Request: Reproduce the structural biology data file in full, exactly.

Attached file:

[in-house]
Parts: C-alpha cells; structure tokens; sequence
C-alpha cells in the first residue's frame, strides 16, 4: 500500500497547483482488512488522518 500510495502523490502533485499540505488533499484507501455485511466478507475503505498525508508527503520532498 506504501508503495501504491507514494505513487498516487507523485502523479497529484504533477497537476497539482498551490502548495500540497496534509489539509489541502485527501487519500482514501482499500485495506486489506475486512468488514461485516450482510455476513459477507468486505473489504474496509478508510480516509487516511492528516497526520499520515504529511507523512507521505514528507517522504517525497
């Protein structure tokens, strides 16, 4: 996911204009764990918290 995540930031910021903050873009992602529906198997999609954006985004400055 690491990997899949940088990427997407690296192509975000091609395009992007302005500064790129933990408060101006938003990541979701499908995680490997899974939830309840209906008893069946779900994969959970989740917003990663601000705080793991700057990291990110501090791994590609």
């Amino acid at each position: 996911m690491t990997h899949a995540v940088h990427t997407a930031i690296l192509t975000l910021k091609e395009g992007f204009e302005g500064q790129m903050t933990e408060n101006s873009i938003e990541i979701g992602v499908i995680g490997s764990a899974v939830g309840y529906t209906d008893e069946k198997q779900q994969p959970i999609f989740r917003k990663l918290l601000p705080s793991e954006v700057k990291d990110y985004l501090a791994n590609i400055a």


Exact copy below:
[in-house]
Parts: C-alpha cells; structure tokens; sequence
C-alpha cells in the first residue's frame, strides 16, 4: 500500500497547483482488512488522518 500510495502523490502533485499540505488533499484507501455485511466478507475503505498525508508527503520532498 506504501508503495501504491507514494505513487498516487507523485502523479497529484504533477497537476497539482498551490502548495500540497496534509489539509489541502485527501487519500482514501482499500485495506486489506475486512468488514461485516450482510455476513459477507468486505473489504474496509478508510480516509487516511492528516497526520499520515504529511507523512507521505514528507517522504517525497
């Protein structure tokens, strides 16, 4: 996911204009764990918290 995540930031910021903050873009992602529906198997999609954006985004400055 690491990997899949940088990427997407690296192509975000091609395009992007302005500064790129933990408060101006938003990541979701499908995680490997899974939830309840209906008893069946779900994969959970989740917003990663601000705080793991700057990291990110501090791994590609």
């Amino acid at each position: 996911m690491t990997h899949a995540v940088h990427t997407a930031i690296l192509t975000l910021k091609e395009g992007f204009e302005g500064q790129m903050t933990e408060n101006s873009i938003e990541i979701g992602v499908i995680g490997s764990a899974v939830g309840y529906t209906d008893e069946k198997q779900q994969p959970i999609f989740r917003k990663l918290l601000p705080s793991e954006v700057k990291d990110y985004l501090a791994n590609i400055a």